A lathe without the accessories would be a fairly useless machine tool. It is the
many accessories that go along with the lathe that expands the uses. This section
on accessories is entitled Tool Holding.
|Two basic types of toolholders are used on engine lathes: the
standard tool post and the quick change tool post (Figure 1).
Figure 1 Standard tool post
|The standard tool post is used in conjunction with high speed steel tooling. This type
of tool post can only be used where cutting forces are kept low because they have a
tendency to move around under heavy cutting pressure. The standard tool post uses a
toolpost clamp screw to hold the tool holder down onto the rocker. The rocker is used to
adjust the tool height to the center of the spindle. The standard tool holders which
accompany this toolpost are shown in Figure 2.
Figure 2 Quick change tool post
Figure 2 Right hand, Straight, and left hand tool holders
|The quick change tool post is used primarily with carbide cutting tools.
The dovetail slide construction of the quick change tool post makes it much faster, more
accurate, and more rigid than a standard tool post.
The quick change tool post uses a
clamp actuated by the large handle you see in Figure 2 to wedge the dovetails on the tool
posts and the tool holders together. There are a wide variety of tool holders which can be
purchased for the quick change tool post (Figure 3). Knurling, boring, cutoff and turning
tool holders are only a few of the different types of tool holders available.
Figure 3 Quick change tool holders
|There are a variety of cutoff and parting tool holders which are associated with both
standard and quick change style toolposts (Figure 4).The tool holders are equipped with a
knurled stud called an adjustment collar. This collar is used to adjust the tool height.
Figure 4 Parting tool holders
|Boring is a very common operation associated with the lathe. In the following
you will see assorted types of boring tool holders.
Figure 5 Light duty boring bar holder
|This type of light duty boring bar holder is used with the standard style
of toolpost. The clamp type boring bar holder shown in Figure 6 is used for heavier type
boring operations. This clamp style of boring bar holder is also used in conjunction with
the standard style of toolpost. Clamp style boring bar holders come in single size and
Figure 6 Clamp style boring bar holder (single size)
Figure 7 Clamp style boring bar holder (adjustable)
|Quick change style boring tool holders create a rigid set up for carbide tooling, but
are not as versatile in their size accommodations as some other types of boring tool
holders (Figure 8).
Figure 8 Quick change boring bar holder
|A self-holding taper has an angle of only 2 or 3 degrees. The tailstock of the lathe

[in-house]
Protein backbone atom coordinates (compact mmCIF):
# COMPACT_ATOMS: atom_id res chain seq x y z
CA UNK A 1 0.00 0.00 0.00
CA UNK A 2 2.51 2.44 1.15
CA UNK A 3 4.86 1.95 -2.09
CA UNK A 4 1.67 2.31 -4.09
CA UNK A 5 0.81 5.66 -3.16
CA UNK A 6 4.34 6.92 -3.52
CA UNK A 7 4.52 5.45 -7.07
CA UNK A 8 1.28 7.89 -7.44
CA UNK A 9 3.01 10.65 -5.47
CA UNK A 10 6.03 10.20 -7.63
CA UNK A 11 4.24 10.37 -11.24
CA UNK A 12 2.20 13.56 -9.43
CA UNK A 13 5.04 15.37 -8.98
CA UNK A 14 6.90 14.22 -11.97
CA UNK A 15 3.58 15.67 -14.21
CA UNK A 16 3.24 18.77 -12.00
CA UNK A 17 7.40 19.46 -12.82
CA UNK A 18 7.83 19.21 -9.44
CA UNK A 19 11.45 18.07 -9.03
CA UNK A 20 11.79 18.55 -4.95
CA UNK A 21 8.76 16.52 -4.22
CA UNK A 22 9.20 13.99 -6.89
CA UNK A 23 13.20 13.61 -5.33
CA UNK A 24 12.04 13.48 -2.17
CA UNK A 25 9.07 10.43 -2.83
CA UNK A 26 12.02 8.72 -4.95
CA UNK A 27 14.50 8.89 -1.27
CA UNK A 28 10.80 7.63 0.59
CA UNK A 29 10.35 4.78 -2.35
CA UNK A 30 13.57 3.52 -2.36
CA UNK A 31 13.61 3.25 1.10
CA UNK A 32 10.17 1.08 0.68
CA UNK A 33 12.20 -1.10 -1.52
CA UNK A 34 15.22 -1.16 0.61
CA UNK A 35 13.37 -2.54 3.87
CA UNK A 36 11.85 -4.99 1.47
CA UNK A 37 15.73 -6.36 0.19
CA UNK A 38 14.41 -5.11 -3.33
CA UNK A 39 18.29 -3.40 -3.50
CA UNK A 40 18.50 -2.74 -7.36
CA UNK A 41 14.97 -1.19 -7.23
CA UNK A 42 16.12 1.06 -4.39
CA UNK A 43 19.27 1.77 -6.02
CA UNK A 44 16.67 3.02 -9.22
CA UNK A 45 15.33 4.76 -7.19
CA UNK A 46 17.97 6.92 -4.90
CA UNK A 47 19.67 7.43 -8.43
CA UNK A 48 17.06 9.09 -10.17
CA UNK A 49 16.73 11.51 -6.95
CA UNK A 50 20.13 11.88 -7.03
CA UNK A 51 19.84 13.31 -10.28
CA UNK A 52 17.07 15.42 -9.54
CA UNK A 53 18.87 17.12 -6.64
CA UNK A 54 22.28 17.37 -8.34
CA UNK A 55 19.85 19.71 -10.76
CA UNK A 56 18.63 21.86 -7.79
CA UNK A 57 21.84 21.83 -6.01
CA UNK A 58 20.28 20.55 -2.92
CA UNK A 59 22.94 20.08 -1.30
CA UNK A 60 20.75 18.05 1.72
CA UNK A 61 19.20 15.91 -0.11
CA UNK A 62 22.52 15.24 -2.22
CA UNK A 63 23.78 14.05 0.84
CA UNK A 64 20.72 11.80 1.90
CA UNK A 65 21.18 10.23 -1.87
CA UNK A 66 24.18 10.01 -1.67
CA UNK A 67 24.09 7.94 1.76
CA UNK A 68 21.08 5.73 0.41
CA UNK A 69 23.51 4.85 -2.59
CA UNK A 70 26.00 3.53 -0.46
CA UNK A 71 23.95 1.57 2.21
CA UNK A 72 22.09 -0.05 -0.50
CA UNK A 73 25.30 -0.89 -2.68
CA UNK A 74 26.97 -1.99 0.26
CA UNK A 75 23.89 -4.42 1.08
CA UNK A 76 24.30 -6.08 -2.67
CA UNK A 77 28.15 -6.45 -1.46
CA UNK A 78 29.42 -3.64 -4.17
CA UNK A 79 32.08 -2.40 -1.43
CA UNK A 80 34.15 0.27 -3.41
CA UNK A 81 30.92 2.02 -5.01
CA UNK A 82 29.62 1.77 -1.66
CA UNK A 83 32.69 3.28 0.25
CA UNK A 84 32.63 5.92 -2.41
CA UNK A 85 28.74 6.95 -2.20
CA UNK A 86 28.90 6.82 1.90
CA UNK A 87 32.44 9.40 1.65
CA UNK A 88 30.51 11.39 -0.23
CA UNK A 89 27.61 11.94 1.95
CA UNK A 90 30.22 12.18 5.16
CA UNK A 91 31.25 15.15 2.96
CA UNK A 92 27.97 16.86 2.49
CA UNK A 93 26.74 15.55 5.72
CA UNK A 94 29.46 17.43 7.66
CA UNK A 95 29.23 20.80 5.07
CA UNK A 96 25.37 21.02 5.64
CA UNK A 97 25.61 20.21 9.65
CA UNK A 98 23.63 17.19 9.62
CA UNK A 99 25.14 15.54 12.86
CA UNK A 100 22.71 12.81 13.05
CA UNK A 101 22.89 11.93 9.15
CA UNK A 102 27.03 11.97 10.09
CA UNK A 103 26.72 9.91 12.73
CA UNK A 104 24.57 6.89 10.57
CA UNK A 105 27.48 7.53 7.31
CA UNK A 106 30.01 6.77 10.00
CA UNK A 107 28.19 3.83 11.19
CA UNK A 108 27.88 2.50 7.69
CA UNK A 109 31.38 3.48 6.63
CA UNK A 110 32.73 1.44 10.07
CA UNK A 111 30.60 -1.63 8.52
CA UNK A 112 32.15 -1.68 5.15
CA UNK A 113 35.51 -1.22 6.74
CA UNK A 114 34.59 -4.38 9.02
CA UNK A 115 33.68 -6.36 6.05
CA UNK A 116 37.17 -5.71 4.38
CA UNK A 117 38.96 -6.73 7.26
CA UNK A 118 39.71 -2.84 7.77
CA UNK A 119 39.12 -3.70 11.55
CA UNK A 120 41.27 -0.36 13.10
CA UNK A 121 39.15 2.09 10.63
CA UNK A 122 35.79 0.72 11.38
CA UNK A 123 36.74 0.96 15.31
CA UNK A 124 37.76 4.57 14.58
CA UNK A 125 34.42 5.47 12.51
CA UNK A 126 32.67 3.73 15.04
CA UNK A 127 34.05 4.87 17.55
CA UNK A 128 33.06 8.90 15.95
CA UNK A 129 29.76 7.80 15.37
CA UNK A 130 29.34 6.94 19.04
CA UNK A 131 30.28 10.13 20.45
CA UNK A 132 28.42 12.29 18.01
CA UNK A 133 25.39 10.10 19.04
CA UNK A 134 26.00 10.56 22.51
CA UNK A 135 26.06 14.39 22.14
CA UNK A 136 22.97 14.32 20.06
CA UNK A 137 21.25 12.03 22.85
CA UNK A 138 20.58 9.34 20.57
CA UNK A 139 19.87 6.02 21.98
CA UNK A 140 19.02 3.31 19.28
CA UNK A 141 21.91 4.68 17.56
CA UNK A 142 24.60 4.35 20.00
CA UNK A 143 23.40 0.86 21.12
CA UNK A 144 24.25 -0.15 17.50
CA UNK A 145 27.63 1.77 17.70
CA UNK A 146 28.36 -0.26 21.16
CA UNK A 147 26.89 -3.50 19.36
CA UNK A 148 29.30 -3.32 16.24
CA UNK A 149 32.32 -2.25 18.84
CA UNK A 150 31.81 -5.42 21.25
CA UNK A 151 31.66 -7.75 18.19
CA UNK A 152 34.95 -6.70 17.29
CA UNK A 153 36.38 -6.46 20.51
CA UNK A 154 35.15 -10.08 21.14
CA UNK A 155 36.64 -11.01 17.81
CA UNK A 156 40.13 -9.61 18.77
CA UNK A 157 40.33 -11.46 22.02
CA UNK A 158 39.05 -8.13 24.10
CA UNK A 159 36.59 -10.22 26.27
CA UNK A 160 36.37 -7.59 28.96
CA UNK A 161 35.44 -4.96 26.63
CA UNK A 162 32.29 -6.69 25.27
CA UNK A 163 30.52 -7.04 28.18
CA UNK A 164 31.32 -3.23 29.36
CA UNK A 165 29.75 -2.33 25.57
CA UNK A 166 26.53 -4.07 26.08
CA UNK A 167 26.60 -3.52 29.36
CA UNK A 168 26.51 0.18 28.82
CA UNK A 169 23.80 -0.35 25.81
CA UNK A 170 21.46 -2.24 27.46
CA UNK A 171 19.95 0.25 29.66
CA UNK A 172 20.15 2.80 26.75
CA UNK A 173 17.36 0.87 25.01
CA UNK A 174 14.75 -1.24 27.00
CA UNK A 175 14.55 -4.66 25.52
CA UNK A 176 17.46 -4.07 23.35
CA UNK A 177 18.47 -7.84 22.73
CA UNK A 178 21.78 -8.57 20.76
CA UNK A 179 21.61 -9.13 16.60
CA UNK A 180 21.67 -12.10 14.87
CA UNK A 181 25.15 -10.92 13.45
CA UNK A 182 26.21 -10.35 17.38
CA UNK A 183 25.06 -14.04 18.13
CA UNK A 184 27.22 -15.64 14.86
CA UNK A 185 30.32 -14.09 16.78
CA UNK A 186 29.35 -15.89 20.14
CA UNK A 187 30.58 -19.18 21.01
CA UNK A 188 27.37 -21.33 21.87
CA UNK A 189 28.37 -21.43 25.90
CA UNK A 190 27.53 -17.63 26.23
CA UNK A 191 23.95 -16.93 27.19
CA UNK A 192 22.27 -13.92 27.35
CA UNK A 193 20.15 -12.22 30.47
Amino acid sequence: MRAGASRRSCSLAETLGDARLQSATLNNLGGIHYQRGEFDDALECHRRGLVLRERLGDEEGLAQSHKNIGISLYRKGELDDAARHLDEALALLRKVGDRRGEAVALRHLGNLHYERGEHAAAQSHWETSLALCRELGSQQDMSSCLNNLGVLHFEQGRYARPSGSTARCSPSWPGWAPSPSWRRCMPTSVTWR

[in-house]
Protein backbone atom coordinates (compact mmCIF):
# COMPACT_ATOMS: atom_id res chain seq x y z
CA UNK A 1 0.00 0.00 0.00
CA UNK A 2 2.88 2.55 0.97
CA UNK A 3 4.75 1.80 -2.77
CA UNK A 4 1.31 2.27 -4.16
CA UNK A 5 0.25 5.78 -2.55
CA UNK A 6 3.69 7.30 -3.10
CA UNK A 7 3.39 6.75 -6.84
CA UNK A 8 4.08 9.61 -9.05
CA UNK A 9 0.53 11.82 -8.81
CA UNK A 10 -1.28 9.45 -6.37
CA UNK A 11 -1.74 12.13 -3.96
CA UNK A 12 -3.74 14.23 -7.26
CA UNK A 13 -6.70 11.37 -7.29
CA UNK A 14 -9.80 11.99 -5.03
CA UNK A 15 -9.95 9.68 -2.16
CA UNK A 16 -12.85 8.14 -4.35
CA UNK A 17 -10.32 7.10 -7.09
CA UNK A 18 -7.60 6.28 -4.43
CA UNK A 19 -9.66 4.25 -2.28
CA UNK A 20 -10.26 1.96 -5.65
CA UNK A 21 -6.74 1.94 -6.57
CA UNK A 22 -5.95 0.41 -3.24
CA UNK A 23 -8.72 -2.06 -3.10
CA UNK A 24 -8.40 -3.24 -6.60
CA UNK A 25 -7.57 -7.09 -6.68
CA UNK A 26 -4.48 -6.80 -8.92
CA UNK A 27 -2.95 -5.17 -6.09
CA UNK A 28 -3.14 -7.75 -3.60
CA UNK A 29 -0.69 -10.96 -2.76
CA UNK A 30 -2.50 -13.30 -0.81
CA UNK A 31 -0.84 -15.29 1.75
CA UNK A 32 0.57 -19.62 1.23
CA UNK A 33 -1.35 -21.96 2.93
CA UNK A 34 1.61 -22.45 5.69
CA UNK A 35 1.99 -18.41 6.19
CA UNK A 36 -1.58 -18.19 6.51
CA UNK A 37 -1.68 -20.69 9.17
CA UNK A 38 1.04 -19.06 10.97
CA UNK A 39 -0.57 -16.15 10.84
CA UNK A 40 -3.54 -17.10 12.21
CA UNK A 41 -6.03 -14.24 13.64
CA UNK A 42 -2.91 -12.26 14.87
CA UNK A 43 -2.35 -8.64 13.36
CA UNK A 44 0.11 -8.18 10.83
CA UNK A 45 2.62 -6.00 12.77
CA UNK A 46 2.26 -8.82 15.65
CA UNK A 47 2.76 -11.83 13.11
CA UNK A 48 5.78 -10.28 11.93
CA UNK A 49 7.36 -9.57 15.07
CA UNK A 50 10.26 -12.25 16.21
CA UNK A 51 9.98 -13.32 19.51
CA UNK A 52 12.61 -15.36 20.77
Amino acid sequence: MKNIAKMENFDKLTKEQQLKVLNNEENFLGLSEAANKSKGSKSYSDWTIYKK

is equipped with a self-holding taper called a Morse taper. The taper shank of a tool with
a Morse taper seats so firmly that there is a large amount of friction to keep the tool
from spinning. There are many lathe accessories available with Morse tapers. The drill
chuck, equipped with a Morse taper, is one of the most common tool holders associated with
the lathe tailstock (Figure 10).
Figure 10 Drill chuck equipped with a Morse taper
|The drill sleeve is another common tool holder associated with the tailstock of the
lathe (Figure 11). The drill sleeve (or just sleeve) is used to increase the diameter of the
tapered shank of the tool to match the size of the tailstock spindle of the lathe. Some of
the more common tools using sleeves are tapered shank drills and tapered shank reamers.
|Tools with taper shanks bigger than the tailstock spindle of the lathe can be
accommodated using a socket (Figure 12). Drill sockets allow you to use large drills and
reams in smaller machines.
Figure 12 Drill socket
|The drill driver provides another method of holding a large taper shank tool in a
tailstock spindle (Figure 13). The drill driver not only holds the tool , but also keeps
the drill from spinning through the use of the drive handle. The drive handle is placed
against the toolpost to absorb the cutting forces.
Figure 13 Drill driver
|There will be times when you will need to ream a hole on the lathe. Because the
tailstock on the lathe is not in a fixed position and the tailstock base is susceptible to
wear, the center of the tailstock spindle is not perfectly aligned with the headstock
spindle. If you try to ream a hole on a lathe and the tailstock and the headstock are not
in perfect alignment, the hole will be cut oversize. By using a floating reamer holder, the
ream will float to the center of the drilled hole (Figure 14)and the hole size produced will be
much more accurate.
Figure 14 Taper shank floating reamer holder